FANDOM


Late last year, we updated the community on our plans to migrate FANDOM to the HTTPS protocol. This is something many of you have wanted to see, just as we have, and a lot more work has been done to help make this happen!

Since our last update, we’ve continued making changes to our codebase to make switching to HTTPS as simple as possible. To kick off the migration, in early February we enabled a preference that allowed FANDOM Staff members to opt-in to having pages served over HTTPS for a number of randomly-chosen communities. After fixing a few bugs and doing some extra future-proofing — making sure images imported through custom JavaScript use the HTTPS protocol, for example — we extended the use of HTTPS to include all communities covered by our SSL certificate with our current URL structure.

If that sounds confusing, don’t worry! I'll explain further into the blog.

Beginning today, April 26th, we’re excited to offer this same preference to you, our global community members, as a beta test. You can opt-in to this test by going to the Under the Hood tab in Special:Preferences. Once there, look for the option toward the bottom to select “Use HTTPS while logged in” and then click Save.

Reporting Bugs

You shouldn’t notice any changes after you enable the preference. Our goal with this process is to make sure the page loads exactly the same with HTTPS as it would with HTTP. If something looks or behaves differently, it's almost certainly a bug that should be reported to us.

Secure

The secure icon will show for any wiki loaded in HTTPS

The culprit of any bugs will probably be a result of a wiki’s customizations or your own personal JS or CSS. Check your error console or add ?usesitejs&useuserjs=0 to the URL to test, and make any JavaScript or CSS imports use the //www versus http://www syntax. If you need any help with that, please let us know and we can walk you through it in more detail.

Remember how I said the communities with HTTPS are ones covered by our SSL certificate under the current URL structure? What that means is that we have a certificate for *.wikia.com that allows us to serve HTTPs on wikis with a single subdomain, like naruto.wikia.com, but not multiple subdomains. When you enable this preference, pages will be loaded over HTTPS on all English wikis such as naruto.wikia.com and any special non-English wikis that have a single subdomain, like comunidad.wikia.com.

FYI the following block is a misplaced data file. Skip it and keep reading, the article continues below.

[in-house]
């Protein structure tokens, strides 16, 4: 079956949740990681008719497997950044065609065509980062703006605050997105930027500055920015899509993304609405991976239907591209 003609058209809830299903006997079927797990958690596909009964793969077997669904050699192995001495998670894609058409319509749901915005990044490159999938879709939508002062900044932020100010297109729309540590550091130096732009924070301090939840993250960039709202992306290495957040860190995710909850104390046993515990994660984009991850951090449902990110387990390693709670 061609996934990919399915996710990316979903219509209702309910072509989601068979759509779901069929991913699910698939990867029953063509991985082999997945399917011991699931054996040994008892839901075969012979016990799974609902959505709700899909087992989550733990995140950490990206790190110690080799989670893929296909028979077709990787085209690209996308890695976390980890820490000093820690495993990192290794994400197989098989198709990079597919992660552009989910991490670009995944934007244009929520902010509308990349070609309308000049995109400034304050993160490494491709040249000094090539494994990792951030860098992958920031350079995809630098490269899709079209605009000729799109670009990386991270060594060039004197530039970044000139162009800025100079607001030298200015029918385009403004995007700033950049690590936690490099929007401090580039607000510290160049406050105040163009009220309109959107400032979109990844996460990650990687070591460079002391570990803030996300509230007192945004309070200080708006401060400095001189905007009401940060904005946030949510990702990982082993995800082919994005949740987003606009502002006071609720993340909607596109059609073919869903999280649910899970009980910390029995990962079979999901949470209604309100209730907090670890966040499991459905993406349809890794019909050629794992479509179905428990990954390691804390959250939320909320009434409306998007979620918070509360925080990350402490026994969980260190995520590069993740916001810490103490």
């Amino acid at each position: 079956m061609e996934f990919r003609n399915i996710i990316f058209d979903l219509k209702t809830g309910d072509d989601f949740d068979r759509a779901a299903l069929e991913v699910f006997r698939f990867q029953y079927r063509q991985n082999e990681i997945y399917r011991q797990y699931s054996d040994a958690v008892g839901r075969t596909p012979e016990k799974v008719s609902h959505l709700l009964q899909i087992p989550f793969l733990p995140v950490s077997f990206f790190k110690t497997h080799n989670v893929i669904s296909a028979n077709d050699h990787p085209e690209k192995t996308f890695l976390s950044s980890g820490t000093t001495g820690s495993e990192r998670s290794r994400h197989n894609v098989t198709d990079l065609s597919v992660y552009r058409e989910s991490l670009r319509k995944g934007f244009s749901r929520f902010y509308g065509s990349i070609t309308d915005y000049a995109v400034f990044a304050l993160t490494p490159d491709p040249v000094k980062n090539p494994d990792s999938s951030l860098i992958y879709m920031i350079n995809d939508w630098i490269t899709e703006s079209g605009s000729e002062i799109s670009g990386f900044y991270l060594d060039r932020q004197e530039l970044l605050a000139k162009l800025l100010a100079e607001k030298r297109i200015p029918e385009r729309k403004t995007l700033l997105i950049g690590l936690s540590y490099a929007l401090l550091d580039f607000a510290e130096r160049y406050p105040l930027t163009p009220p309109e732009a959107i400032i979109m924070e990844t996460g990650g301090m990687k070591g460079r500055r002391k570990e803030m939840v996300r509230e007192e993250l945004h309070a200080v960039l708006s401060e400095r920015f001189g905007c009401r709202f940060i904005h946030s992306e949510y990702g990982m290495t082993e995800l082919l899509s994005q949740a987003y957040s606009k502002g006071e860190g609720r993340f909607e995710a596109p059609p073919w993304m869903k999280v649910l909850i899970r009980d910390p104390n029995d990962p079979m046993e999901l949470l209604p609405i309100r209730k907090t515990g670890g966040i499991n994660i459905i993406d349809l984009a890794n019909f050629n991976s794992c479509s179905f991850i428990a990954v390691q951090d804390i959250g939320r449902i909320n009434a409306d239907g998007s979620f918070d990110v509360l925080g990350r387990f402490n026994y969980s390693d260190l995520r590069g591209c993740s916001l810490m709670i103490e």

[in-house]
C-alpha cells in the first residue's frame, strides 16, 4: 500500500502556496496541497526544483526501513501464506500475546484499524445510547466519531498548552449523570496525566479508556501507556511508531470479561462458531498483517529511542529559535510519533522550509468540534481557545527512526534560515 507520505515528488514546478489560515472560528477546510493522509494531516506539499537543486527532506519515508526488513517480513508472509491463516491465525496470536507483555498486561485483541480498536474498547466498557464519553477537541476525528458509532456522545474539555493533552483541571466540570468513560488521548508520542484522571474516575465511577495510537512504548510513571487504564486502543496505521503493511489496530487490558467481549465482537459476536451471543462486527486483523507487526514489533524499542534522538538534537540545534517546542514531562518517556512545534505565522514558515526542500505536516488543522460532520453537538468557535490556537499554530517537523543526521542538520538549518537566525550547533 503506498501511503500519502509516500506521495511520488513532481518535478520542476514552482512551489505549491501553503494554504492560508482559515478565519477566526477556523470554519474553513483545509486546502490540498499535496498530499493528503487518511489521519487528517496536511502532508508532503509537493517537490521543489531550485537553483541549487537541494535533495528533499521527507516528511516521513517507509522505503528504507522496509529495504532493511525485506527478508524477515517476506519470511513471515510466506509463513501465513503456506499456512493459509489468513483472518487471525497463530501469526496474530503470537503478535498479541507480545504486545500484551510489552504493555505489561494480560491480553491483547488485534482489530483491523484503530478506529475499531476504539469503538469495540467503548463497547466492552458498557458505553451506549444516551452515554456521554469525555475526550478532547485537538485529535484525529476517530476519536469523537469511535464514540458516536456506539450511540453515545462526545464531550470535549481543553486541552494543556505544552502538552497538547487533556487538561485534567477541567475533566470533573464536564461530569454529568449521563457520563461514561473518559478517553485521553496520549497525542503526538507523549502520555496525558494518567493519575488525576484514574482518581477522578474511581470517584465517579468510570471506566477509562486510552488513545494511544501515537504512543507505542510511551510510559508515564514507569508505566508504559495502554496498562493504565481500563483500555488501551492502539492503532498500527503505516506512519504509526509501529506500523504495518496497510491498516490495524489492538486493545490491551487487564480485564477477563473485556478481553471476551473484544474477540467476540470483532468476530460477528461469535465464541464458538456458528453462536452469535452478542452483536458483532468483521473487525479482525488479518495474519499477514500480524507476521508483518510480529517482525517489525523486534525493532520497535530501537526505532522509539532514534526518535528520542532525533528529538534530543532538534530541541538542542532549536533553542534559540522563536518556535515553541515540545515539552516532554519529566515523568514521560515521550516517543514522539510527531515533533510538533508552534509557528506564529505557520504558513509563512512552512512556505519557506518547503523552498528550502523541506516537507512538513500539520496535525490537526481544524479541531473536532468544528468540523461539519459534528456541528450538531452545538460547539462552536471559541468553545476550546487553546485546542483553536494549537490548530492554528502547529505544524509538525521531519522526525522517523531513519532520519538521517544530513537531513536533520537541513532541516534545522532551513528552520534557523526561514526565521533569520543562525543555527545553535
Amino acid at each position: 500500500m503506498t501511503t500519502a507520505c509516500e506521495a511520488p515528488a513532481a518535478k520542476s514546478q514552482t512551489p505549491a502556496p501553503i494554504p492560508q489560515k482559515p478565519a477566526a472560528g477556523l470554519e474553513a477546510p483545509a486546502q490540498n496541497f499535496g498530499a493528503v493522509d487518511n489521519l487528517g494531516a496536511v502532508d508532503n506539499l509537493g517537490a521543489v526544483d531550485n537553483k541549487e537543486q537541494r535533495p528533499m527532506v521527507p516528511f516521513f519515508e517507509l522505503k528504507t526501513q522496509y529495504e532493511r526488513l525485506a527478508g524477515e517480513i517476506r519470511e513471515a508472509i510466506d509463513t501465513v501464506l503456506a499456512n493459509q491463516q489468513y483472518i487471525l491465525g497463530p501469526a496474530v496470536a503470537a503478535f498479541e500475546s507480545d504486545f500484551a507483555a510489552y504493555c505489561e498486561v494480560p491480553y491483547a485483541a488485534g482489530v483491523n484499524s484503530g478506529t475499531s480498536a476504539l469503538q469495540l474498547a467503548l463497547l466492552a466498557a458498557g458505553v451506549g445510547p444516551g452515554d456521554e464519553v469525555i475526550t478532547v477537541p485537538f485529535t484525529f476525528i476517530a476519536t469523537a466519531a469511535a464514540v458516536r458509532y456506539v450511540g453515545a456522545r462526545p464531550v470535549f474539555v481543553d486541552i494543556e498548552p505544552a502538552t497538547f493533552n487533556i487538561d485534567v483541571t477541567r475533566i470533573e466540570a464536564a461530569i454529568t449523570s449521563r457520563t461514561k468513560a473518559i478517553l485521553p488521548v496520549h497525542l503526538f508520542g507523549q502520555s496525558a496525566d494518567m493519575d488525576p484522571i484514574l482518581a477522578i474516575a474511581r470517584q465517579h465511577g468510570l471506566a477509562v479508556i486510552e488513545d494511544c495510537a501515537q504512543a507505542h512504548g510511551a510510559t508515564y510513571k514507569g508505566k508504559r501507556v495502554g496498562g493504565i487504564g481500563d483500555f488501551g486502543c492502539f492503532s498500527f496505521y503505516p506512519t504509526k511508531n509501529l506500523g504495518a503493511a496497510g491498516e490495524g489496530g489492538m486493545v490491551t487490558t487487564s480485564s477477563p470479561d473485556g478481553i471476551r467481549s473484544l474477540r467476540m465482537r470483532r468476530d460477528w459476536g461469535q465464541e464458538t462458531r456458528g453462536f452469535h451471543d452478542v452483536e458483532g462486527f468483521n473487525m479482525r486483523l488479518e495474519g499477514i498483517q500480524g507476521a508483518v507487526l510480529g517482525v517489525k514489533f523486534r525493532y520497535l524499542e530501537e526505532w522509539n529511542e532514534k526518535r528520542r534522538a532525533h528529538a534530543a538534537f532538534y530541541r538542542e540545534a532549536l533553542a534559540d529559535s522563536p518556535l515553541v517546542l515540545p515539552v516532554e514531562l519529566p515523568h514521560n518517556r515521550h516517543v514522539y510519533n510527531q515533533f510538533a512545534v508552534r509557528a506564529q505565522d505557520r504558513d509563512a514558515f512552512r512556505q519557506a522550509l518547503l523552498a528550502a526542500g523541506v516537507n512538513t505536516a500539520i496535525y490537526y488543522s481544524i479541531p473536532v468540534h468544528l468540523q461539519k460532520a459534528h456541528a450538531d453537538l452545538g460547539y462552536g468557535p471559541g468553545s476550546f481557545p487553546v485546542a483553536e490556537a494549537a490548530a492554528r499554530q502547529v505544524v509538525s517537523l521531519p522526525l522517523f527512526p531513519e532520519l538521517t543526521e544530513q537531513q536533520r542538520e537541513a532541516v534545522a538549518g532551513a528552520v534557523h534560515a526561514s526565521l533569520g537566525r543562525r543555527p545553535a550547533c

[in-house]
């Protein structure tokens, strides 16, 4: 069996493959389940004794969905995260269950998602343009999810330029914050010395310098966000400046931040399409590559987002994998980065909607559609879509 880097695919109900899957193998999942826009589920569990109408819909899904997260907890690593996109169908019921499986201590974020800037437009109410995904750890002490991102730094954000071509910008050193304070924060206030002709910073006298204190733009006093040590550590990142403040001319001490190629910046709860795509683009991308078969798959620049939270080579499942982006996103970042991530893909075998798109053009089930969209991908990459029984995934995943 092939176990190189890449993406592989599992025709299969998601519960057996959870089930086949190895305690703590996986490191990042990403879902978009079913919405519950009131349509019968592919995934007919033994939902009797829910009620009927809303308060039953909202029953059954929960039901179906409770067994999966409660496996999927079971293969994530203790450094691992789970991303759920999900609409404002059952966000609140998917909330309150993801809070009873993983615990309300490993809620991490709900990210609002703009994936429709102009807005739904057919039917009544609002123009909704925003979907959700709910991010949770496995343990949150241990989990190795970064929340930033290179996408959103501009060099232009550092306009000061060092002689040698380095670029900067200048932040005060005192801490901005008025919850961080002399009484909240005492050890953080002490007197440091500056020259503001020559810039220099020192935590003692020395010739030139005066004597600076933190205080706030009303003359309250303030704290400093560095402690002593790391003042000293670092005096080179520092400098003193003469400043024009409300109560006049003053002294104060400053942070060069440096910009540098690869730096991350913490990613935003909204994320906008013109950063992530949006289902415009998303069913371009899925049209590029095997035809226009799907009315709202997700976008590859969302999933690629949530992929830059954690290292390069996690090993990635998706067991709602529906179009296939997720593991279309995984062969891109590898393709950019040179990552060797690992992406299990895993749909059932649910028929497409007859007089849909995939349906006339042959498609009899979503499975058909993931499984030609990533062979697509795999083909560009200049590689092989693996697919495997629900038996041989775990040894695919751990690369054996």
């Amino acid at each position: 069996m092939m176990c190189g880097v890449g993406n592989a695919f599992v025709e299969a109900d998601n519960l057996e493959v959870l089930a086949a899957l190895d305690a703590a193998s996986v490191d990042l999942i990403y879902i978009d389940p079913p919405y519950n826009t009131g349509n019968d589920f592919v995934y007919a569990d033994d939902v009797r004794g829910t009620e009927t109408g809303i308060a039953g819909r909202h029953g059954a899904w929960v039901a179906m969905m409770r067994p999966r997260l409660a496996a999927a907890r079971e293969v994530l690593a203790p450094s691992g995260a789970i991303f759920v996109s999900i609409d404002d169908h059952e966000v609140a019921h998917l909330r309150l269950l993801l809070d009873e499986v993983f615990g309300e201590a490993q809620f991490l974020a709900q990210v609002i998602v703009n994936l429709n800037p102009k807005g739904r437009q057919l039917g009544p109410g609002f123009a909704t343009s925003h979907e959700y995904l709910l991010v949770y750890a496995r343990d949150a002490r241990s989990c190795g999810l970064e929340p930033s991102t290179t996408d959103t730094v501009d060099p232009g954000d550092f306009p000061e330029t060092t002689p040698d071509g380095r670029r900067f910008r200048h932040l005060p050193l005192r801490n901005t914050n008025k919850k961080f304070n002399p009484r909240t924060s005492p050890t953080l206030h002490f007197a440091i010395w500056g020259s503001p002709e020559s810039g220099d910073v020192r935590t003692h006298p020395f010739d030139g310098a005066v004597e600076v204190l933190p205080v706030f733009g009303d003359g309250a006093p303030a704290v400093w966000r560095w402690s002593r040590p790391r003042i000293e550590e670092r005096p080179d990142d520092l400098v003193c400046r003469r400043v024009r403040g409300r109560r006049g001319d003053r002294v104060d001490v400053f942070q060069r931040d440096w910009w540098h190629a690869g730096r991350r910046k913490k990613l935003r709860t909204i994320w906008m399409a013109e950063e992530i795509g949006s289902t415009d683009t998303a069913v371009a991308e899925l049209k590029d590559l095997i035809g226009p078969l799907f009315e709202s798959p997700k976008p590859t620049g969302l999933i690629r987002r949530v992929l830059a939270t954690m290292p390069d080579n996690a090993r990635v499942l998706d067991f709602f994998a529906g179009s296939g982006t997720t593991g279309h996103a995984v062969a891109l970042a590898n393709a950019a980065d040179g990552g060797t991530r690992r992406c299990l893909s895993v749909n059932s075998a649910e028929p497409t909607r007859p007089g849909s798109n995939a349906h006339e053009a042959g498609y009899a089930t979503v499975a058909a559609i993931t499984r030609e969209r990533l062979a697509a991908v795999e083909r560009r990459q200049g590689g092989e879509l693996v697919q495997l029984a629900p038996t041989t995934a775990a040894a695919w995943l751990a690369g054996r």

Conversely, wikis with multiple subdomains, such as es.naruto.wikia.com will not have HTTPS enabled regardless of your preferences, but will be served still in HTTP. Wikis being served in HTTP are not at an extra security risk as all sensitive functions on a wiki - such as logging in with your username and password - are already loaded through HTTPS.

If you see a bug not explained by the situations described above, please send in a bug ticket. If a bug prevents you from doing your wiki work, you can easily turn off the preference until the matter is fixed.

Next Steps

Nothing is set in stone for what comes next with this process, but there are three important developments we can look forward to:

  • Wiki opt-in. If this test goes as well as we anticipate, we’ll begin to switch wikis as a whole over to HTTPS, meaning users would have their pages served in HTTPS regardless of whether they have opted into the preference or not. We will seek volunteer communities to test this on first and will tell communities when this happens so all users are properly informed.
  • Full global release. The ultimate goal is to have HTTPS be the default for all users and visitors, without a preference. This won’t happen until every wiki falls under the SSL certificate, meaning…
  • URL changes. As we alluded to in the initial announcement, URL changes are likely. There are no final decisions yet, but ultimately to move forward we will have to change the structure for non-English wikis. Whatever URL changes occur, you will be well-informed ahead of time and any old URLs will redirect. Due to a number of reasons, this final changeover is not likely until early 2019.

Be sure to opt-in to HTTPS and then let us know if you see anything that needs to be fixed!

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